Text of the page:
JV: Sue barangay execs with squatter ‘colonies’

Ayee Macaraig

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Sen JV Ejercito says don't always blame the governors or mayors – barangay officials are usually the ones 'coddling squatters' as a source of votes

'CODDLING SQUATTERS.' Sen JV Ejercito says the national government should hold accountable barangay officials who are "coddling squatters," and allow them to return after relocation. Photo by Rappler/Ayee Macaraig

MANILA, Philippines – Some barangay officials do not just collude with squatting syndicates. They even maintain “squatter colonies” for the elections.

Sen JV Ejercito called on the government to hold barangay officials accountable as it relocates informal settlers living near waterways.

In an interview on Wednesday, July 31, the former San Juan mayor commended the Aquino administration’s efforts to move 20,000 families living near waterways in Metro Manila as part of its flood control master plan. 

READ: Aquino flood plan: Move 20,000 families this year 

“At least the administration has political will, so even if I am with the opposition, we see they are really keen on getting this done. I support that because I was also a former chief executive and, in 2009, I was mayor of San Juan when [Tropical Storm] Ondoy struck Metro Manila. We were all caught off guard at that time,” he said.

Ejercito added, “I would rather see people get mad at the government for relocating them than stay in the danger zone and die when disaster strikes.”

The senator is the chairman of the Senate committee on housing and urban planning. He said he will tap architect Felino “Jun” Palafox Jr as consultant. 

Yet Ejercito said, for the relocation plan to be effective, the government must file cases against barangay officials who allow informal settlers to return after they have been relocated.

“A big factor why informal settlers grew over the years is barangay officials sometimes make them a source of votes. It’s not the mayors or governors but the barangay officials because in elections, they fight it out by hundreds of votes so sometimes they maintain ‘colonies.’ So we should hold them liable,” he said.

Public Works and Highways Secretary Rogelio Singson earlier admitted that the relocation was delayed because some officials requested not to time it with the barangay elections.

Ejercito said filing cases against erring barangay officials will show that the administration is “dead serious” about addressing floods, and ending the cycle of relocating people only to have them come back.

“When they see establishments being built near waterways, barangay officials should already block them. We can’t always blame mayors because they do not know everything that happens in their jurisdiction, especially for big areas like Quezon City.”

The senator made the statement as heavy rain again caused floods in Metro Manila. It was also the last day of registration for the barangay polls in October.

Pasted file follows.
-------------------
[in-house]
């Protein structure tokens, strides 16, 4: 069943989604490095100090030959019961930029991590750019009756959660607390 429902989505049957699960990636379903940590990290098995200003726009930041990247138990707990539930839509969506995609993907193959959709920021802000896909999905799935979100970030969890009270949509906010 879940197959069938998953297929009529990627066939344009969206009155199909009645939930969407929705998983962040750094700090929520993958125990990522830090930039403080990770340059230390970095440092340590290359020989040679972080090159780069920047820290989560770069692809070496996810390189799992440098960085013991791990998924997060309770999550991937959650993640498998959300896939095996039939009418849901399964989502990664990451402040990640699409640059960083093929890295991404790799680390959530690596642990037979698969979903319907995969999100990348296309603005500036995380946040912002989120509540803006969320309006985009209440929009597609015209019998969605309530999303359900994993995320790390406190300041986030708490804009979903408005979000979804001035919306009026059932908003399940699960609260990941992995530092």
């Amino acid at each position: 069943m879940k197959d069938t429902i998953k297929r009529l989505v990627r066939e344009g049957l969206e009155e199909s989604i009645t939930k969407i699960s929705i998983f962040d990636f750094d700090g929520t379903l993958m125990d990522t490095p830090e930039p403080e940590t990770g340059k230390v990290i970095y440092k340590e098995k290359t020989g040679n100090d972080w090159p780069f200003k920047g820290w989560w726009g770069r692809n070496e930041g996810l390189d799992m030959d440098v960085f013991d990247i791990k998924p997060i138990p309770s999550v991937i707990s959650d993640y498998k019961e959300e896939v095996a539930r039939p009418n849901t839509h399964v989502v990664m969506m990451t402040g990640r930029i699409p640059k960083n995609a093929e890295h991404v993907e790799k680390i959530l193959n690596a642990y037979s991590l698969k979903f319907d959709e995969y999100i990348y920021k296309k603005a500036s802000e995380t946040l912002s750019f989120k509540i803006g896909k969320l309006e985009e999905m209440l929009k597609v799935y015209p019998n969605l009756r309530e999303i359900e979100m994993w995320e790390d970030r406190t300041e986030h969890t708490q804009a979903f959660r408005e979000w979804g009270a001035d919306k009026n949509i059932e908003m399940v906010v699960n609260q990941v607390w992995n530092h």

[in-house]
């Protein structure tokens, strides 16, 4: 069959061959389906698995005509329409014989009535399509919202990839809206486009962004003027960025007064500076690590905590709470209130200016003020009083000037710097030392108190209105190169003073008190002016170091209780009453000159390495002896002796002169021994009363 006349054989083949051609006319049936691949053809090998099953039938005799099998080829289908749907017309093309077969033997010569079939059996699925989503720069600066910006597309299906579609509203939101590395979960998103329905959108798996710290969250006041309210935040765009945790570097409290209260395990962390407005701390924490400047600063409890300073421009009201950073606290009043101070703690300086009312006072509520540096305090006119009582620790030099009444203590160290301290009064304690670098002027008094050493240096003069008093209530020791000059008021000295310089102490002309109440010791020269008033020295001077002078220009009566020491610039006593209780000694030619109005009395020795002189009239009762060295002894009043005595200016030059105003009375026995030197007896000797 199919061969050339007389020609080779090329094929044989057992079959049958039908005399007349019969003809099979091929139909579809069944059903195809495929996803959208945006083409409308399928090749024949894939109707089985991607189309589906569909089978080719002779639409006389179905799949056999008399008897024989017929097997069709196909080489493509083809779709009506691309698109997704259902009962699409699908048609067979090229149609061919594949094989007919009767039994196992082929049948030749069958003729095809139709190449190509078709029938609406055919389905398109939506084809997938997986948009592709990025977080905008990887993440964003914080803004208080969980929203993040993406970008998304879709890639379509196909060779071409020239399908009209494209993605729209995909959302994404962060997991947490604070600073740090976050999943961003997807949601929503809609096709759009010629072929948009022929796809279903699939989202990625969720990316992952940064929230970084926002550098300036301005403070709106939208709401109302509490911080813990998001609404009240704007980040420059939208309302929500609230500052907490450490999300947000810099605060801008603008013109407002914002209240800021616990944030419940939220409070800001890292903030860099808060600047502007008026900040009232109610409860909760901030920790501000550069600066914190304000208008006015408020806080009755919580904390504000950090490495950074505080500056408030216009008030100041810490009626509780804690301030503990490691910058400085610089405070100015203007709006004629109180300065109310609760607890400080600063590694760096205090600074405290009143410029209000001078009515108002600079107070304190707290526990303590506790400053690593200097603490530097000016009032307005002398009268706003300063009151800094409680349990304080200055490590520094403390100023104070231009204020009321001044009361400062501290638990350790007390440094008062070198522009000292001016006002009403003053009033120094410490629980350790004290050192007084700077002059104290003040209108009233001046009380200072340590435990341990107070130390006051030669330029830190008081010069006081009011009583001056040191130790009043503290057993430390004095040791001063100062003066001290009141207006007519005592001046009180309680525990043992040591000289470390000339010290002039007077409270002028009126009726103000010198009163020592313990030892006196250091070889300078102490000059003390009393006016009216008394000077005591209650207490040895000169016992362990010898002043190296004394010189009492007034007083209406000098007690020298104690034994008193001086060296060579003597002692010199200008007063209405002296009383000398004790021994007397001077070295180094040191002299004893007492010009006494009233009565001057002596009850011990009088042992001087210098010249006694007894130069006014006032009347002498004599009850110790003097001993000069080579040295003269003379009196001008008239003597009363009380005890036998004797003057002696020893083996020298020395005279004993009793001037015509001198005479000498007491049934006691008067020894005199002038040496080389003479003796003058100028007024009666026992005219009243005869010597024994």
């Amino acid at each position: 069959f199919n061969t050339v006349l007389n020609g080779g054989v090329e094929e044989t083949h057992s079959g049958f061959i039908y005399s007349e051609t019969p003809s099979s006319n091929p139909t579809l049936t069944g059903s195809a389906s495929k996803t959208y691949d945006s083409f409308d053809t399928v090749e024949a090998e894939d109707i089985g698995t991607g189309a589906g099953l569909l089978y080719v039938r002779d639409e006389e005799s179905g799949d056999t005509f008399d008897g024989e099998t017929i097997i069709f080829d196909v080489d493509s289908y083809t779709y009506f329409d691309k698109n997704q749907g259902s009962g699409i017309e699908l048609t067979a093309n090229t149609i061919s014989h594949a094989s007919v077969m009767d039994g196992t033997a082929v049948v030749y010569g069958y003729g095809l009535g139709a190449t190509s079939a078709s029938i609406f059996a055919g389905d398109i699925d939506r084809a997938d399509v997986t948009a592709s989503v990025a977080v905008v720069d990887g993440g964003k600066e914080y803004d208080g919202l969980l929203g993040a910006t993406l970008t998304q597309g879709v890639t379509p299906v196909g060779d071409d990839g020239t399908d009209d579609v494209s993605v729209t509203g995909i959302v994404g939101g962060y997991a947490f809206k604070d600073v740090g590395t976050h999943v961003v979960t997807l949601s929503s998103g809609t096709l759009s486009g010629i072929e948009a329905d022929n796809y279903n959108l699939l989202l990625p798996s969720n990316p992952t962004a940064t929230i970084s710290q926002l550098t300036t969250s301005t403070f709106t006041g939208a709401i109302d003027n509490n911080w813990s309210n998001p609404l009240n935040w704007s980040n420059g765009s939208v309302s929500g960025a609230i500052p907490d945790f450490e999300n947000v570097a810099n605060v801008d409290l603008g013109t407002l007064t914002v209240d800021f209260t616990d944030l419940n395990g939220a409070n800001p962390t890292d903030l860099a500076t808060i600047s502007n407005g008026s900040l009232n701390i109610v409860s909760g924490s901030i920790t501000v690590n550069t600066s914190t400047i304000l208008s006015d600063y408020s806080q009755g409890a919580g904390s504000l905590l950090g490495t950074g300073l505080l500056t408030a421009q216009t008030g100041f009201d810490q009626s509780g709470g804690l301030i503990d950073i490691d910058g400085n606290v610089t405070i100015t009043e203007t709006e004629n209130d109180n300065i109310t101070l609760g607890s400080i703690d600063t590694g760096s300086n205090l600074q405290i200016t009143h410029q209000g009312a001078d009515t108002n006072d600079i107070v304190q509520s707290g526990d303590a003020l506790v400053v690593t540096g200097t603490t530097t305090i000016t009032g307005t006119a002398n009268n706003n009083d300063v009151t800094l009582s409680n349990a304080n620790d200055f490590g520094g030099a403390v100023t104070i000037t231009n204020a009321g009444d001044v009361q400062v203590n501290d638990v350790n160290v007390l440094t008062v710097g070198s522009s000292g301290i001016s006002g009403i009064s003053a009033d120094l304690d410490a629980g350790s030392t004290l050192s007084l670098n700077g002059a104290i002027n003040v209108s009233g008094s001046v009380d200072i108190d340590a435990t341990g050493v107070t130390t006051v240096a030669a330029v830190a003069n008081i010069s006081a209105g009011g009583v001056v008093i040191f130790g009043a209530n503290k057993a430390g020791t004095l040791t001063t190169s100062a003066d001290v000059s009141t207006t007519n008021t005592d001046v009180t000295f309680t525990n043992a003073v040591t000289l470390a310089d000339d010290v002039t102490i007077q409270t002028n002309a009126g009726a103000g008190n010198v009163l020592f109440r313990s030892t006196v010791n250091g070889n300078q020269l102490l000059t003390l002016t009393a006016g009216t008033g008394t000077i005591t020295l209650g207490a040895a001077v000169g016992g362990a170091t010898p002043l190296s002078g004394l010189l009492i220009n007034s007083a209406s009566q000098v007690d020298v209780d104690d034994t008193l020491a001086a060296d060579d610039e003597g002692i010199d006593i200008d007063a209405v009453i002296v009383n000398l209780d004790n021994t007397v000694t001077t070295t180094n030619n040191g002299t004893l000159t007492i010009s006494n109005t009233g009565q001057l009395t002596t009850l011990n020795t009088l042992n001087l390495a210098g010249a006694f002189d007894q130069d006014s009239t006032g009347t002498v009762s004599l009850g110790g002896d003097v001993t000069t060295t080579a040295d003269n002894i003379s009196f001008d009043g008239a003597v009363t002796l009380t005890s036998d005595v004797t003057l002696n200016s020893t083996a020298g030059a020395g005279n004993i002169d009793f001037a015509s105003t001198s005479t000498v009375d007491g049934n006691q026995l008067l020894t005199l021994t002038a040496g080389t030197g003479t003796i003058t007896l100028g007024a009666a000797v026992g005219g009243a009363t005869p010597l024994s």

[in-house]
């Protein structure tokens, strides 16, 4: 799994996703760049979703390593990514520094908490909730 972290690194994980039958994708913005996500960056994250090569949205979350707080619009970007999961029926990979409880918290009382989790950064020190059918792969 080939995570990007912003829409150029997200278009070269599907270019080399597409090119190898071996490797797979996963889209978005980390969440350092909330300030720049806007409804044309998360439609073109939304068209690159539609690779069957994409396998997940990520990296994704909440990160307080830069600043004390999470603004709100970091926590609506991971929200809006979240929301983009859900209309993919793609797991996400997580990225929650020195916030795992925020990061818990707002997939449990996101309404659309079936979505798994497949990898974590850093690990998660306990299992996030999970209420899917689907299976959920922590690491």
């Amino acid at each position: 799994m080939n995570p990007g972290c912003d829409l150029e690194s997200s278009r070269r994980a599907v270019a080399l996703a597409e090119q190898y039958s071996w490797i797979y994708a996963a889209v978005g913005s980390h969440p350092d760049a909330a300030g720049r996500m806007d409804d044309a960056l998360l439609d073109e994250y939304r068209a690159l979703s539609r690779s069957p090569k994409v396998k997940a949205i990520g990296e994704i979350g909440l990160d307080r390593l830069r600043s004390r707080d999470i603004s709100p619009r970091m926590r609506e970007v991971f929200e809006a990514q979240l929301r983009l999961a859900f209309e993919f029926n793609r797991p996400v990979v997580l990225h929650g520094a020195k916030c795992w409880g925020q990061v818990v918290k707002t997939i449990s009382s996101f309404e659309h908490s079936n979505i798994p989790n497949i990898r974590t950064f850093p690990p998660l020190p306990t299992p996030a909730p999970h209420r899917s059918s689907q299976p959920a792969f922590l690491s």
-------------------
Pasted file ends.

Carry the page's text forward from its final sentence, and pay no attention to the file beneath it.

Ejercito said that San Juan is working on a housing program that other local government units can copy if it becomes successful. His mother, Guia Gomez, is the current mayor of San Juan.

“It’s an ambitious project. We have in-city housing units for the informal settlers. It’s medium-rise housing, 5-story building. San Juan is now expropriating and purchasing land used by factories that are not operational anymore.”

Ejercito said the target is to provide housing to 2,000 to 2,500 informal settler families in San Juan, using 4 to 5 hectares of land.

In his State of the Nation Address (SONA) last week, President Benigno Aquino III said the national government is coordinating with local government units in the relocation of informal settlers.

Aquino said Justice Secretary Leila de Lima is already preparing cases against those who built buildings blocking waterways.

“But let’s also ask ourselves: What have we contributed to the problem? If someone is building structures near waterways, tell the government about it. The more we will sink with all the problems if we do nothing about them,” the President said.

‘I’ll be first to applaud if he fixes Customs’

Ejercito said Aquino must use his political will not just in relocating informal settlers but also in reforming the Bureau of Customs (BOC).

The senator said Aquino must ask top Customs officials to resign, and possibly even head the agency himself. He said the President must set a timeline for cleaning up the bureau, with only 3 years left in his administration.

“It’s like when you make the President the flooding czar of Metro Manila. Normally, you’d have the 17 mayors of Metro Manila each doing their own thing. But with the President as head, who wouldn’t follow him?”

Ejercito said Aquino should have accepted the resignation of Customs Commissioner Ruffy Biazon after he slammed the bureau in his SONA. Biazon texted Aquino about resigning but the President replied that he still trusts him.

The senator quipped, “If it were me. I will also text back, ‘Please put your resignation in writing.’”

Asked why he thinks Aquino did not accept Biazon’s resignation, Ejercito said, “Mahirap sigurong pakawalan kapag kakulay.” (It’s hard to let go of a partymate.)

Aquino and Biazon are members of the ruling Liberal Party while Ejercito ran and won under the opposition United Nationalist Alliance (UNA).

“Mabigat talaga, mahirap ang trabaho. Pero kung magawa ng administrasyong Aquino, even if I belong to the minority, ako ang unang papalakpak sa kanila.” 

(The job is really hard but if the administration can do it, even if I belong to the minority, I will be the first to applaud them). – Rappler.com 

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